In 1988 Tehran, Shideh’s attempts to rejoin medical school after getting married and having daughter Dorsa are thwarted as a consequence of her politically active history. Her husband is sent off to serve in the Iran-Iraq War while Iraqi air raids draw perilously close to their own apartment. As she is left alone with Dorsa after neighbors and friends flee from a city in chaos, her daughter becomes increasingly ill and seemingly disturbed. Shideh initially dismisses Dorsa’s tantrums over a missing doll, but she reluctantly comes to suspect that they’ve been targeted by djinn—malevolent spirits that steal from those they seek to possess.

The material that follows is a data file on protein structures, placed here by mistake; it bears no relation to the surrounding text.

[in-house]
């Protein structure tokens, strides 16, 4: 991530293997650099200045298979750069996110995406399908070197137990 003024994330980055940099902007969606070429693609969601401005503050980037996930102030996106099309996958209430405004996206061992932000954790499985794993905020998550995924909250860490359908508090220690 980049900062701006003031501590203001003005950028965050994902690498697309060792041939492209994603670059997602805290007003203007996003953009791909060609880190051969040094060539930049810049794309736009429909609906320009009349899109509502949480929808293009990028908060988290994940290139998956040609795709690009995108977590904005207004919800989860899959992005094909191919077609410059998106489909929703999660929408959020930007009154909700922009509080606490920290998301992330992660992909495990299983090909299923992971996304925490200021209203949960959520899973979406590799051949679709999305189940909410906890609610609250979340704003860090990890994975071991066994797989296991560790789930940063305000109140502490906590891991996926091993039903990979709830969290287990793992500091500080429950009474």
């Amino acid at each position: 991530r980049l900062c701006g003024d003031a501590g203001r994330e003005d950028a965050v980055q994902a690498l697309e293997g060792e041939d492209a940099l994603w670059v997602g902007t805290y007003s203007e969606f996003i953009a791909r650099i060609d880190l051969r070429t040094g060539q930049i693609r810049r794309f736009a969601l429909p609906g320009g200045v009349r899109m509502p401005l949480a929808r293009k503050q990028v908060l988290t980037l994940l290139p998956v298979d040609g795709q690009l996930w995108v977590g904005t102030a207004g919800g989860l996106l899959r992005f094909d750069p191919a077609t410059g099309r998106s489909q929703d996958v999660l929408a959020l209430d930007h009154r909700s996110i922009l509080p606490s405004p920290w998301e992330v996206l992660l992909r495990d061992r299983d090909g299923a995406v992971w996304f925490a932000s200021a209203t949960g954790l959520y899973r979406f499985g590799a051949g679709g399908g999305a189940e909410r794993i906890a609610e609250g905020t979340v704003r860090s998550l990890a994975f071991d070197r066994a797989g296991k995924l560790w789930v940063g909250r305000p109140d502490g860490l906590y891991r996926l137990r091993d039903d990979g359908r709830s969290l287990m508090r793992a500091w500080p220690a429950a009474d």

Babak Anvari’s ambitious feature debut blends period detail and social critique with a good old-fashioned horror story, crafting a film that is as smart as it is scary. Anchored by Narges Rashidi’s stellar performance, Under the Shadow presents Shideh’s experience as a strong, defiant woman—frustrated by a society that has consistently admonished her for her independence—as she single-handedly battles a multitude of dangers from both the physical and supernatural worlds in order to save herself and her child.